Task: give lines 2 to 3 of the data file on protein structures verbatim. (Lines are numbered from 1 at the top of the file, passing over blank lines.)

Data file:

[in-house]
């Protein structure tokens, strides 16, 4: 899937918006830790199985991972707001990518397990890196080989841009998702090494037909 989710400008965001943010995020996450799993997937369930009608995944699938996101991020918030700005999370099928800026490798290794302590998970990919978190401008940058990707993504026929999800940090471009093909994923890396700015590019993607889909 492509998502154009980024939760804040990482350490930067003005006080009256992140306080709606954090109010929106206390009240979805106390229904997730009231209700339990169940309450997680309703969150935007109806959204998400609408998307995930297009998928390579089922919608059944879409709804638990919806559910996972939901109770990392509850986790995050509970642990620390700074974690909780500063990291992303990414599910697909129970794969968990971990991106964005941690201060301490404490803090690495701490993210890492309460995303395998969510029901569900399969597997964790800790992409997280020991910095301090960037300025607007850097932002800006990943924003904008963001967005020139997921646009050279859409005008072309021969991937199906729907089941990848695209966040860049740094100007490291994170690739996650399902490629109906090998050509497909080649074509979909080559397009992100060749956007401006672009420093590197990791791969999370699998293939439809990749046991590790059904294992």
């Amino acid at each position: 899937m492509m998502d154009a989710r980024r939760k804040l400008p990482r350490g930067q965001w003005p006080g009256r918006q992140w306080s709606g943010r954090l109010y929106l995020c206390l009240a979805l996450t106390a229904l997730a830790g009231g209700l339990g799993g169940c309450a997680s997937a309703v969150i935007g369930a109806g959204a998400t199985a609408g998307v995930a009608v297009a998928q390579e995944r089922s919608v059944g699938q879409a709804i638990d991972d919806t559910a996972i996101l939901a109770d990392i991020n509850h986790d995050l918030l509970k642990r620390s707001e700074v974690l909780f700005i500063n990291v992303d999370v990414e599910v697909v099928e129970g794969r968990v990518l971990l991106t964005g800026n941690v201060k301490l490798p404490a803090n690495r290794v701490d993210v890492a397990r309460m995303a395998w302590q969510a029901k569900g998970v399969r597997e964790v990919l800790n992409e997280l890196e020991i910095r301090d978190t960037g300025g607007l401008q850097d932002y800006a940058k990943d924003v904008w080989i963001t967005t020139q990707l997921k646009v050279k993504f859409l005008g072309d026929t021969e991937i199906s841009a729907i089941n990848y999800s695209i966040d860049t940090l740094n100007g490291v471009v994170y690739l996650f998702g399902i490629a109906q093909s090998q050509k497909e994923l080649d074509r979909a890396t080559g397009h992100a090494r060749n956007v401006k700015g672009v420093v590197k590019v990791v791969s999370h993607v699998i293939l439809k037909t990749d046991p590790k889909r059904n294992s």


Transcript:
């Protein structure tokens, strides 16, 4: 899937918006830790199985991972707001990518397990890196080989841009998702090494037909 989710400008965001943010995020996450799993997937369930009608995944699938996101991020918030700005999370099928800026490798290794302590998970990919978190401008940058990707993504026929999800940090471009093909994923890396700015590019993607889909 492509998502154009980024939760804040990482350490930067003005006080009256992140306080709606954090109010929106206390009240979805106390229904997730009231209700339990169940309450997680309703969150935007109806959204998400609408998307995930297009998928390579089922919608059944879409709804638990919806559910996972939901109770990392509850986790995050509970642990620390700074974690909780500063990291992303990414599910697909129970794969968990971990991106964005941690201060301490404490803090690495701490993210890492309460995303395998969510029901569900399969597997964790800790992409997280020991910095301090960037300025607007850097932002800006990943924003904008963001967005020139997921646009050279859409005008072309021969991937199906729907089941990848695209966040860049740094100007490291994170690739996650399902490629109906090998050509497909080649074509979909080559397009992100060749956007401006672009420093590197990791791969999370699998293939439809990749046991590790059904294992």
């Amino acid at each position: 899937m492509m998502d154009a989710r980024r939760k804040l400008p990482r350490g930067q965001w003005p006080g009256r918006q992140w306080s709606g943010r954090l109010y929106l995020c206390l009240a979805l996450t106390a229904l997730a830790g009231g209700l339990g799993g169940c309450a997680s997937a309703v969150i935007g369930a109806g959204a998400t199985a609408g998307v995930a009608v297009a998928q390579e995944r089922s919608v059944g699938q879409a709804i638990d991972d919806t559910a996972i996101l939901a109770d990392i991020n509850h986790d995050l918030l509970k642990r620390s707001e700074v974690l909780f700005i500063n990291v992303d999370v990414e599910v697909v099928e129970g794969r968990v990518l971990l991106t964005g800026n941690v201060k301490l490798p404490a803090n690495r290794v701490d993210v890492a397990r309460m995303a395998w302590q969510a029901k569900g998970v399969r597997e964790v990919l800790n992409e997280l890196e020991i910095r301090d978190t960037g300025g607007l401008q850097d932002y800006a940058k990943d924003v904008w080989i963001t967005t020139q990707l997921k646009v050279k993504f859409l005008g072309d026929t021969e991937i199906s841009a729907i089941n990848y999800s695209i966040d860049t940090l740094n100007g490291v471009v994170y690739l996650f998702g399902i490629a109906q093909s090998q050509k497909e994923l080649d074509r979909a890396t080559g397009h992100a090494r060749n956007v401006k700015g672009v420093v590197k590019v990791v791969s999370h993607v699998i293939l439809k037909t990749d046991p590790k889909r059904n294992s």